September 2016
Volume 57, Issue 12
Open Access
ARVO Annual Meeting Abstract  |   September 2016
The Threshold of Light Energy to Eliminate Acanthamoeba
Author Affiliations & Notes
  • Ahmara Gibbons Gibbons Ross
    Ophthalmology, University of Pennsylvania, Philadelphia, Pennsylvania, United States
    Ophthalmology, University of Pittsburgh Medical Center, Pittsburgh, Pennsylvania, United States
  • Regis P Kowalski
    Ophthalmology, University of Pittsburgh Medical Center, Pittsburgh, Pennsylvania, United States
  • Deepinder Dhaliwal
    Ophthalmology, University of Pittsburgh Medical Center, Pittsburgh, Pennsylvania, United States
  • Lisa M Karenchak
    Ophthalmology, University of Pittsburgh Medical Center, Pittsburgh, Pennsylvania, United States
  • Footnotes
    Commercial Relationships   Ahmara Gibbons Ross, None; Regis Kowalski, None; Deepinder Dhaliwal, None; Lisa Karenchak, None
  • Footnotes
    Support  None
Investigative Ophthalmology & Visual Science September 2016, Vol.57, 1456. doi:
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      Ahmara Gibbons Gibbons Ross, Regis P Kowalski, Deepinder Dhaliwal, Lisa M Karenchak; The Threshold of Light Energy to Eliminate Acanthamoeba. Invest. Ophthalmol. Vis. Sci. 2016;57(12):1456.

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      © ARVO (1962-2015); The Authors (2016-present)

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Abstract

Purpose : Acanthamoeba keratitis is a contact lens-related infection that may result in significant visual impairment. Treatment of Acanthamoeba keratitis can be difficult due to a lack of good medical therapy. Acanthamoeba can survive in contact lens storage cases and on the surface of contact lenses for extended periods of time. The aim of this study was to determine the threshold of Ultraviolet energy (UVE) to eliminate Acanthamoeba from contact lens and cases. We hypothesize that UVE with and without riboflavin will eradicate Acanthamoeba while maintaining the clarity of the lens.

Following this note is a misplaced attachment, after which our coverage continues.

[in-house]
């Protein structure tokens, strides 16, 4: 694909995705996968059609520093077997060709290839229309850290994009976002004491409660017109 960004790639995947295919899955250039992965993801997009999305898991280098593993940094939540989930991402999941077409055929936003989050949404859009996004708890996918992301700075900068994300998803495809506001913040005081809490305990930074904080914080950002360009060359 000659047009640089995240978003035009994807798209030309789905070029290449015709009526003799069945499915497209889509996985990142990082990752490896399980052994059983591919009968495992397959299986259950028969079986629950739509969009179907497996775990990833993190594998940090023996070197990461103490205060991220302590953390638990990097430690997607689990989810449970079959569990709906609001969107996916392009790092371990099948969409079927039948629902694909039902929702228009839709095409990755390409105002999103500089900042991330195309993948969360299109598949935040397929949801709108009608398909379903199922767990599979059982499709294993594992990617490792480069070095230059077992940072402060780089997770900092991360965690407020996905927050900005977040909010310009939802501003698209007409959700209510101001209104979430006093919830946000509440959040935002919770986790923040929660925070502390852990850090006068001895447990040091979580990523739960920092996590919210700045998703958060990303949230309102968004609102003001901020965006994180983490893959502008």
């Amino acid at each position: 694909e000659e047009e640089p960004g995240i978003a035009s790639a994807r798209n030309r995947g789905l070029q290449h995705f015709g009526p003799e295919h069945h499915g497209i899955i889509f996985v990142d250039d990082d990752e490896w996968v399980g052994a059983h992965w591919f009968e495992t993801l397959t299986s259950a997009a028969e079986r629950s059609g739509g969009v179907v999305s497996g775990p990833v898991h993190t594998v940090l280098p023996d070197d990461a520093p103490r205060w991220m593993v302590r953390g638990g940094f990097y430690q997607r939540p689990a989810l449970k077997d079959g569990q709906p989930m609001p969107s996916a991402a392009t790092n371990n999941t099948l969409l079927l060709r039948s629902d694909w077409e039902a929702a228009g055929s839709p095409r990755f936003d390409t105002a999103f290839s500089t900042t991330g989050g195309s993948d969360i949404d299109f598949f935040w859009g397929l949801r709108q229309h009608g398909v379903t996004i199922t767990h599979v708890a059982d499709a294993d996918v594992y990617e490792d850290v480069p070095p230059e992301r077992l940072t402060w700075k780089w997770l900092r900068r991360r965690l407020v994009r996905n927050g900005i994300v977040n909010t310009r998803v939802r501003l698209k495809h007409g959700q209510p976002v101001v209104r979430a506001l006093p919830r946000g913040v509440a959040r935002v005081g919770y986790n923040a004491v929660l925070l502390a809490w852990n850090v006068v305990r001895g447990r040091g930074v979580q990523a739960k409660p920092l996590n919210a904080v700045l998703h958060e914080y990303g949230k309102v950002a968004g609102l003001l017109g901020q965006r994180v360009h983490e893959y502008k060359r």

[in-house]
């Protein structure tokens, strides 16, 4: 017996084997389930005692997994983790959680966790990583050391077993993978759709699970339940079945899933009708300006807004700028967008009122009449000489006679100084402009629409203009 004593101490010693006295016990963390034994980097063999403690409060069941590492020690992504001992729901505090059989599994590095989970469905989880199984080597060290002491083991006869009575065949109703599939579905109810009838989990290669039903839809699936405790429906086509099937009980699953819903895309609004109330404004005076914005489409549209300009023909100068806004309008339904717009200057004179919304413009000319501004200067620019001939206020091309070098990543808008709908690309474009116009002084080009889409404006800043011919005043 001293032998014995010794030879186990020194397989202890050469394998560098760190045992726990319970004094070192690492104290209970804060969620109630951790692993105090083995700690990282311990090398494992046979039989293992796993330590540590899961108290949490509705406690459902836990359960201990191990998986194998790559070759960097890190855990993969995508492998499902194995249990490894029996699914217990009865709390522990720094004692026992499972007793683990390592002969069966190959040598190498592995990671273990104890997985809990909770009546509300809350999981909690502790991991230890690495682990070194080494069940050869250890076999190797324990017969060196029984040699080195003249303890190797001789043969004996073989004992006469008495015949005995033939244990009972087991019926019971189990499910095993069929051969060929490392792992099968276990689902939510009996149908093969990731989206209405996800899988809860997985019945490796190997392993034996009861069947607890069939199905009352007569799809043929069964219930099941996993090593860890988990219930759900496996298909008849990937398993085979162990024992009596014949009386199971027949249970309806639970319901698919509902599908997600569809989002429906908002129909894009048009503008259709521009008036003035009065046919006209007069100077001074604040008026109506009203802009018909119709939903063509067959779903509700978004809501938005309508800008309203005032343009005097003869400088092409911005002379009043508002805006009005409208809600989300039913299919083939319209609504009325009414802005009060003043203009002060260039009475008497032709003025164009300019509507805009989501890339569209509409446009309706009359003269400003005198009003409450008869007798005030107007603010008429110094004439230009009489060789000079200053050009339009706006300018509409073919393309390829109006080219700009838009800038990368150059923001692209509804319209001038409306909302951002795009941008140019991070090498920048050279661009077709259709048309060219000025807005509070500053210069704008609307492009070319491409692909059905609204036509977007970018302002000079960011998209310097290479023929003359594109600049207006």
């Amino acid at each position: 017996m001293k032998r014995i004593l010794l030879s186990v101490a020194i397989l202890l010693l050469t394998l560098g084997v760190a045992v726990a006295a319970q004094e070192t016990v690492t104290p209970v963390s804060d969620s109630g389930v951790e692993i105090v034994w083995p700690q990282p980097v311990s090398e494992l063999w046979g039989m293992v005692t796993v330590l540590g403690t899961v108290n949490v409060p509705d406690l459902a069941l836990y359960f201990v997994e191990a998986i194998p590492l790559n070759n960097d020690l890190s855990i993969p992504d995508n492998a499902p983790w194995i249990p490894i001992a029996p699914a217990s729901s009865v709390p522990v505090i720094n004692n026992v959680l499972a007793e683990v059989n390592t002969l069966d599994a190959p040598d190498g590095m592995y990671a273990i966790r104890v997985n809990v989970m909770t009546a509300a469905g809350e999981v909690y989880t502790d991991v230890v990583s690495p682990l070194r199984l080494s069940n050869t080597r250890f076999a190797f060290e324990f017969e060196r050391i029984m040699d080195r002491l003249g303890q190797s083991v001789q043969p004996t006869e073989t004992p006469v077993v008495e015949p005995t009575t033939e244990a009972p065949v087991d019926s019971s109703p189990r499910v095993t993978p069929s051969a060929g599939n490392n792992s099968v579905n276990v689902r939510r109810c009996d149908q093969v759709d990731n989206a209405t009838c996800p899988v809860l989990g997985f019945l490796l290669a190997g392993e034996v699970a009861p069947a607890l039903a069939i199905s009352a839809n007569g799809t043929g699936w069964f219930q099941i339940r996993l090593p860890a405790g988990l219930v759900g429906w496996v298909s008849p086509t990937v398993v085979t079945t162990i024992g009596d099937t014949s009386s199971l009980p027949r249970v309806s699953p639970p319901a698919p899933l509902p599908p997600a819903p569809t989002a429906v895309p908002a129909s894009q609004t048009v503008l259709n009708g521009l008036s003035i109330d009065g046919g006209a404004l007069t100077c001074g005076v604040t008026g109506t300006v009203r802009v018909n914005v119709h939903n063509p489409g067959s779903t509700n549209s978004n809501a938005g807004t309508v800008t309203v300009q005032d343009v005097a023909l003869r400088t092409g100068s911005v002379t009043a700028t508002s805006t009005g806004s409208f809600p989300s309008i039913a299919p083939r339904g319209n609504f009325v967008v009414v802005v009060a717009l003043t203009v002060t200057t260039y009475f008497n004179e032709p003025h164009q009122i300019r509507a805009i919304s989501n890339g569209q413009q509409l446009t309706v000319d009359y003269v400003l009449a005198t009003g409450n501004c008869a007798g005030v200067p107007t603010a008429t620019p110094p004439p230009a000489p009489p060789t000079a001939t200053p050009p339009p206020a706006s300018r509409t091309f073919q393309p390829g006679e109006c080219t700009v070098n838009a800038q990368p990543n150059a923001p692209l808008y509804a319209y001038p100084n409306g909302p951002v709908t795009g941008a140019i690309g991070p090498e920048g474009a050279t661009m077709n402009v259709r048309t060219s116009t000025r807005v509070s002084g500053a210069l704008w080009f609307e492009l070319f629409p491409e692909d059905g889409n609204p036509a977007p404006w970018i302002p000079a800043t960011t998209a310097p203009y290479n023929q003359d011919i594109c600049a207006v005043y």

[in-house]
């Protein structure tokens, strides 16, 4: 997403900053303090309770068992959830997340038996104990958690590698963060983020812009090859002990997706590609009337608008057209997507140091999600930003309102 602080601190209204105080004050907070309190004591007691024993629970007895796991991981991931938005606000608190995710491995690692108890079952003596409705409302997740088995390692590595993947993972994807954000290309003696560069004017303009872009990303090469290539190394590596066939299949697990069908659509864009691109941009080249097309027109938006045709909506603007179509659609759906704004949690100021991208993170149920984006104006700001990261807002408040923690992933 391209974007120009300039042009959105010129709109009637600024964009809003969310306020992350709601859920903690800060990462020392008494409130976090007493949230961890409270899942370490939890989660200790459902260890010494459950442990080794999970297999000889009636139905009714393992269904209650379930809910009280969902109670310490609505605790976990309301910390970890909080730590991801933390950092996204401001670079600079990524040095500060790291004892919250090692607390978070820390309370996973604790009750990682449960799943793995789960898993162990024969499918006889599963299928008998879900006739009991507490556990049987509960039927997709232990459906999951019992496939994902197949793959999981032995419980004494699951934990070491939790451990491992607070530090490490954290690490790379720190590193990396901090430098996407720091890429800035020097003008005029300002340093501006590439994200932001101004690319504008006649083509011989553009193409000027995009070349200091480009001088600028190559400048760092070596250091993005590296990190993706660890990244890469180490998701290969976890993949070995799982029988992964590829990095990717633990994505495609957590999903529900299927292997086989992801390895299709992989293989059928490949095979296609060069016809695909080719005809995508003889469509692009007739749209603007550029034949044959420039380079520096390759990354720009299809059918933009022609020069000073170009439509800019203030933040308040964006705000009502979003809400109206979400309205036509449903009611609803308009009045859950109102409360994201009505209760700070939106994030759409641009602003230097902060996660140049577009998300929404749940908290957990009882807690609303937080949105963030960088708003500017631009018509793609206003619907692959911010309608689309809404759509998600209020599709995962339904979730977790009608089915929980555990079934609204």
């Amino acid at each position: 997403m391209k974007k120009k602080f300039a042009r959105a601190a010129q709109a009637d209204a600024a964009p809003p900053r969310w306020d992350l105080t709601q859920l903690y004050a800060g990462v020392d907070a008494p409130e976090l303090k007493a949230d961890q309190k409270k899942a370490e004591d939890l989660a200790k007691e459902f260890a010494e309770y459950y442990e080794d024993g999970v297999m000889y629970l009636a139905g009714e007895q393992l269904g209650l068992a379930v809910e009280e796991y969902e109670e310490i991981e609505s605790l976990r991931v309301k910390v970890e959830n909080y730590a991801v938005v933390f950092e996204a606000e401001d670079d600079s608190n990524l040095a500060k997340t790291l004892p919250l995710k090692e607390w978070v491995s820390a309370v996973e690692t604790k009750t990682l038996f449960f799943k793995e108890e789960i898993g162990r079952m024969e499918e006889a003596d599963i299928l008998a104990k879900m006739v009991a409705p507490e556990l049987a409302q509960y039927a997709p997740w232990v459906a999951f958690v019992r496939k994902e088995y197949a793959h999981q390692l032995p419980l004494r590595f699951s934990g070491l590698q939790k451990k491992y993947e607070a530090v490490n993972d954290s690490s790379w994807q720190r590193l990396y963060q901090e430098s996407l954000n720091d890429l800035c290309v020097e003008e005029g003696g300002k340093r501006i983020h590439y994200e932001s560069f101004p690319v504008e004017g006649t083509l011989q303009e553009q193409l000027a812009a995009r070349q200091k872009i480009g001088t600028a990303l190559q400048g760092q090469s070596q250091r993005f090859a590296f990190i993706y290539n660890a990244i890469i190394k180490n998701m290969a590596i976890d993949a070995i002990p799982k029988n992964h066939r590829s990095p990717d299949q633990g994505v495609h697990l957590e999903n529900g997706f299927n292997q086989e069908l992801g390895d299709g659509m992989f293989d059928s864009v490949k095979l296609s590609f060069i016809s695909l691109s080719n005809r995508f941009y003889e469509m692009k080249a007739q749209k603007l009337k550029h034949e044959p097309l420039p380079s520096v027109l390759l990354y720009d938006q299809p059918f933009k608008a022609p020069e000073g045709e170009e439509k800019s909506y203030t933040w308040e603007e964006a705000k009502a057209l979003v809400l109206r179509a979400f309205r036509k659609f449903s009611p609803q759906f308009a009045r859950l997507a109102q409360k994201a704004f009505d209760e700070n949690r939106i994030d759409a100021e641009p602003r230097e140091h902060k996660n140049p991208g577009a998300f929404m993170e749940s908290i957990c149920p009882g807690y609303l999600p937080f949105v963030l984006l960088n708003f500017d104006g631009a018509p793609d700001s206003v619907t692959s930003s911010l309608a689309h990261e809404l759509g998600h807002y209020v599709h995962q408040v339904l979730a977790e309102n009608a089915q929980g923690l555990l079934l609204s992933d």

Methods : The Stratagene UV Stratalinker 2400 Crosslinker™ was used to administer UVE in pulses to eliminate Acanthamoeba castellanii. Multiple modes of energy delivery were administered in a dose-dependent manner in microjoules/cm2 x 100. Three groups were tested: 1) Acanthamoeba castellanii (106 cysts in saline)exposed to UVE alone; 2) Acanthamoeba castellanii (106 cysts in saline) plus soft contact lens exposed to UVE alone; 3) Acanthamoeba castellanii (106 cysts) plus soft contact lens exposed to UVE in a saline solution of 0.01% Riboflavin. Acanthamoeba castellanii viability was monitored for growth using non-nutrient agar with Enterobacter aerogenes overlay. The soft contact lenses were for evaluated for clarity by spectrophotometry.

Results : A total UVE of 89,991 microjoules/cm2 x 100for a total of 180 min (3 hours) were required to eliminate Acanthamoeba castellanii from all three groups. One large dose in this amount of UVE did not affect the clarity of soft contact lenses in the time-frame of this study.

Conclusions : A very large dose of UVE has the potential to eliminate Acanthamoeba from contact lens and cases. A one time exposure of contact lens to 89,991 microjoules x 100/cm2 UVE may produce minimal damage to soft contact lens.

This is an abstract that was submitted for the 2016 ARVO Annual Meeting, held in Seattle, Wash., May 1-5, 2016.

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